MICROCHIP Technology, represented by Braemac , has introduced the MCP201 device, a single-chip LIN bus interface transceiver with an integrated voltage regulator.
By combining the MCP201 with virtually any of the company's PICmicro microcontrollers, designers can now build a complete LIN bus solution.
The integrated voltage regulator eliminates the need for an additional external regulator IC, saves board space and meets the LIN bus specification of V1.2.
In addition, the industry standard pin assignment of the MCP201 makes it a drop-in replacement in applications where LIN transceivers are already designed in.
The small 8-pin MCP201 device features an on-board 5 volt ±5 per cent voltage regulator with a maximum output current of 50 microamps and has the capability to provide higher current output capability with an external series pass transistor.
It supports a baud rate up to 20kb and is available in an extended temperature range (-40°C to +125°C).
The device provides thermal and short circuit protection as well as protection against loss of ground and load dumps up to 40 volts. CPU, bus activity and local wake-up features are also included.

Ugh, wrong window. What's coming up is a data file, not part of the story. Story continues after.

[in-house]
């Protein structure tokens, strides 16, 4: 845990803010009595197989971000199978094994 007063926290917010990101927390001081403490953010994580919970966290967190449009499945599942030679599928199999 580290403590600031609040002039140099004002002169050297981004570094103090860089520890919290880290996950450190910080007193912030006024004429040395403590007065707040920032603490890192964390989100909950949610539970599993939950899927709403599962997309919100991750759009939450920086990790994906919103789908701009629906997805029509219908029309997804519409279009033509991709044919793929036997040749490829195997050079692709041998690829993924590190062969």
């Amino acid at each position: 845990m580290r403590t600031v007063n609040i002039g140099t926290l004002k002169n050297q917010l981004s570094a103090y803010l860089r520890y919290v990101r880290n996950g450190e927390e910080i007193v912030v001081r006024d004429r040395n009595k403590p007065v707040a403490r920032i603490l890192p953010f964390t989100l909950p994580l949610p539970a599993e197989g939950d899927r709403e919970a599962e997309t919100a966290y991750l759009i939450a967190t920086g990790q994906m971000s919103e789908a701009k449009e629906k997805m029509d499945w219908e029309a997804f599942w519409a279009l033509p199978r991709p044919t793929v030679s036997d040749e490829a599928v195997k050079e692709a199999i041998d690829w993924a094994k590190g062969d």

Created as a low-cost, short-distance, low-speed network to connect various automotive subsystems, the LIN protocol enhances communication among these subsystems.
The protocol lowers system cost and improves reliability since only three wires (communication + power + ground) are used to connect multiple nodes rather than running multiple individual wires to every node.
Microchip's PICDEM LIN Development Kit enables designers to develop solutions easily and efficiently using the LIN bus protocol with PICmicro microcontroller-based systems.
Sample programs provided with the kit demonstrate the LIN protocol in a simple distribution network using the sample microcontrollers. Designers also have the ability to demonstrate the integration of the LIN bus protocol into a product for proof of concept.
A version of the PICDEM LIN Development Kit supporting the new MCP201 device is expected to be available in January 2003. Samples are available now in an 8-pin SOIC package and volume production is scheduled for late fourth quarter 2002.